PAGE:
Legalizing emission reduction

To cut emissions by 55% by 2030, the EU must significantly scale up cycling across all of Europe.

The European Commission’s “Fit for 55” package missed a major opportunity to propose a radical transformational shift to reduce road transport emissions.

On Wednesday, The European Commission approved a broad set of legislative proposals (called ‘Fit for 55’ or European Green Deal).

It is a set of measures aimed at reducing the carbon emissions by 55% by 2030 and by 0% by 2050.

Mobility by Cycling Friendly welcomes the EU’s political commitment focused on urgent CO2 emission reduction, given the growing urgency of the climate crisis.

It will be a rather difficult ambitious challenge if there is no greater commitment to the cycling across the European continent.

According to the European Commission’s own analysis, transport makes up nearly a quarter of Europe’s CO2 emissions and is the main cause of air pollution in cities. It is the only sector where emissions have not decreased. Road transport is the worst culprit, accounting for more than 70% of greenhouse gas emissions.

The Commission concludes that “greenhouse gas emissions from transport should be at least 60% lower than in 1990 and firmely trend towards zero”.

The proposals include to completely phase out the sale of new polluting engine vehicles and hybrids by 2035. In addition to taxing energy taxes on petrol and diesel to discourage their use. Also include transport in the emissions trading system and focus on the development of e-cars.

Electrifiying motorized transport should be part of the plan to decarbonize the transport sector. But there is a serious hitch in this plan; the existing technology to electrify motor vehicles and recharge e-car batteries for widespread use will not happen fast enough to achieve the significant effect needed.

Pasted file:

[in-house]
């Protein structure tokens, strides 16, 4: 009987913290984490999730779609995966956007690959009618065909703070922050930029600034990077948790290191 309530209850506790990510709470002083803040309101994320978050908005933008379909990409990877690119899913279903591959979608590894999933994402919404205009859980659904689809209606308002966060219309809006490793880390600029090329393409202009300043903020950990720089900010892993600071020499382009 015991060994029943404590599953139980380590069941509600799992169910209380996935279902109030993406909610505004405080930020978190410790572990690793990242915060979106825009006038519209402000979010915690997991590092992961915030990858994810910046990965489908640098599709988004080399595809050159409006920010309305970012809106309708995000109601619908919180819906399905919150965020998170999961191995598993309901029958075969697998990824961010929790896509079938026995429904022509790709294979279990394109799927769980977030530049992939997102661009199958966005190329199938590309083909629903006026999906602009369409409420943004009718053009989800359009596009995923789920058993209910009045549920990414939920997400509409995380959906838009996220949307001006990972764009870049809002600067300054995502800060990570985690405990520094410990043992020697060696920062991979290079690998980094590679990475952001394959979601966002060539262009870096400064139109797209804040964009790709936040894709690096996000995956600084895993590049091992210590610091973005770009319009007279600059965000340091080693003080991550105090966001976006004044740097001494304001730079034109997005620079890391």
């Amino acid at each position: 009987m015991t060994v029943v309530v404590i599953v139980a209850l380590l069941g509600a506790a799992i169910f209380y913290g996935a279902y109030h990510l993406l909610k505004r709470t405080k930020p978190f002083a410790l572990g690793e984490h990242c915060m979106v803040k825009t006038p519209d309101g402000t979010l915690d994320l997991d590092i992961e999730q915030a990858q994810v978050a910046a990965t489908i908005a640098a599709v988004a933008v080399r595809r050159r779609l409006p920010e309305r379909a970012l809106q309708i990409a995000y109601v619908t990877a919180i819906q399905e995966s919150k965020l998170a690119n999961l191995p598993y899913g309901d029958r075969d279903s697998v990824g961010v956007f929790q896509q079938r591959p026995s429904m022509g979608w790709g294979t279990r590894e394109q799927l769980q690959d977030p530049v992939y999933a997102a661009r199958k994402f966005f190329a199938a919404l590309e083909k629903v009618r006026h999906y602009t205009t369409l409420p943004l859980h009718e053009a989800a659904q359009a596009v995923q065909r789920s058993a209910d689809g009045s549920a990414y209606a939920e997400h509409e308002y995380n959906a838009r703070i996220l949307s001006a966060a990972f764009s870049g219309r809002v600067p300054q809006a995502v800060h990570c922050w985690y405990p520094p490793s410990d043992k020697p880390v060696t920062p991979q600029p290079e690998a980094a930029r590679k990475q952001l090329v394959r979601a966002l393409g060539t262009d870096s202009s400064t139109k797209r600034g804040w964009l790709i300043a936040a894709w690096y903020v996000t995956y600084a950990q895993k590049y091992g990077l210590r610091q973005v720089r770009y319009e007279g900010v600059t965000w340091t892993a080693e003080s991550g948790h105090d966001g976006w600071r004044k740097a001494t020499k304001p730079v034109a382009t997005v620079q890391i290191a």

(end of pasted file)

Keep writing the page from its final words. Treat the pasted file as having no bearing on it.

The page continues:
Decarbonising transport requires faster and more decisive actions.

The technology for rapidly recucing road transport emissions in urban daily commuting already exists. It has been around for over 200 years. It is vastly more economically, energy efficient and emission-free. Thebicycle.

The EU’s European Green Deal was a great opportunity to propose a more radical transformational shift. But it has basically focused too much on electrifying vehicles at the expense of more quickly boosting and realizing the potential of cycling.

The modal share of cycling can nevertheless be effectively expanded at a lower cost than electrifying vehicles and creating the entire recharging infrastructure.

Benefits of cycling sustainable mobility planning

The environmental and climate benefits of cycling are obvious but bear repeating.

The ECF study reveals that cycling already saves more than 16 million tons of CO2-equivalent emissions per year in the EU and reduces air pollution.

In 2018, the European Environment Agency reported that the economic value of reduced air pollution through cycling is €435 million.

Then there are also the savings in fuel: even the present levels of cycling in the EU equates a fuel savings of over 3 billion liters per year.

A 2016 ECF reportconcluded that the full impact of producing bicycles releases about 21 grams of CO2 per passenger km travelled, compared with 271 grams of CO2 for passenger cars.

Finally, there is the undeniable savings on emissions: from 33 to 72 million tons of CO2 if cycling levels were to triple in Europe.

Just as important, cycling delivers a wide range of other benefits:

  • Improved public health.
  • Reduced congestion and noise pollution.
  • Less raw material consumption.
  • Fewer road deaths and serious injuries.
  • More liveable cities.
  • Greener leasure and tourism options.
  • More vibrant local economies and more inclusive societies.

The bottom line is: if we truly hope to cut greenhouse gas emissions by 55 % by 2030, and by extension, road transport emissions, which make up the vast chunk, we have no other choice than to significantly scale up cycling, in addition to plans to electrify motor-vehicle transport.


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